Public Warms Up to Health Care Reform

The president’s speech on September 9, the presentation of a specific plan (finally) by Senate Finance Committee Chairman Max Baucus, and some vigorous pushback by progressives against conservative antihealth care reform hysteria has moved public sentiments about health care reform in a positive direction. Across multiple polls, a consistent pattern of increased support exists for Obama’s handling of health care and for the health care plans before Congress. This pattern can be seen in the latest NBC News/Wall Street Journal poll, where Obama’s approval rating on health care increased by 4 points and support for health care legislation rose by 3 points.

The poll also found that 89 percent felt either that “requiring that health insurance companies cover people with pre-existing medical conditions” absolutely must be included in health care legislation (63 percent) or that they would prefer that it be included (26 percent).

Also, 63 percent felt either that “requiring that all but the smallest employers provide health coverage for their employees, or pay a percentage of their payroll to help fund coverage for the uninsured” must be included in legislation (26 percent) or that they would prefer that it be included (37 percent). And 53 percent felt either that “creating a public health care plan administered by the federal government that would compete directly with private health insurance companies” must be included in legislation (26 percent) or that they would prefer that it be included (27 percent).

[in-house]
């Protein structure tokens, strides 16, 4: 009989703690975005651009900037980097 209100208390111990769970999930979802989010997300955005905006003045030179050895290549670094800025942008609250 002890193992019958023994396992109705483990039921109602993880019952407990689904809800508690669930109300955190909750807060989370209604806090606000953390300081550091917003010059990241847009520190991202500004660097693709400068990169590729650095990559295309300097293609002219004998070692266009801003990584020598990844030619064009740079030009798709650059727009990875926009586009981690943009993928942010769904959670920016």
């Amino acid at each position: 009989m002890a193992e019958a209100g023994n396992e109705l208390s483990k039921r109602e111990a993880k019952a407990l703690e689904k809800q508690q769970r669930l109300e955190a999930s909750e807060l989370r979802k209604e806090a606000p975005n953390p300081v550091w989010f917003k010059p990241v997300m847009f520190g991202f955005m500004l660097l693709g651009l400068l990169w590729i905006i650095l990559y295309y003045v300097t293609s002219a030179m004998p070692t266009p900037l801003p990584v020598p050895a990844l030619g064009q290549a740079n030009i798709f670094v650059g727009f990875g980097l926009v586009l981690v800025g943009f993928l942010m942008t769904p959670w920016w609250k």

In the same poll there is a very interesting finding that highlights how fed up people are with the current system. The public, by a 45-39 margin, said “it would be better to pass Barack Obama’s health care plan and make its changes to the health care system” rather than it would be better “to not pass this plan and keep the current health care system.”

This support for Obama’s plan comes despite the public uncertainties about the plan that conservatives have so assiduously cultivated. Health care reform still has a difficult road ahead but things are looking brighter.

Ruy Teixeira is a Senior Fellow at the Center for American Progress. To learn more about his public opinion analysis go to the Media and Culture page and the Progressive Studies program page of our website.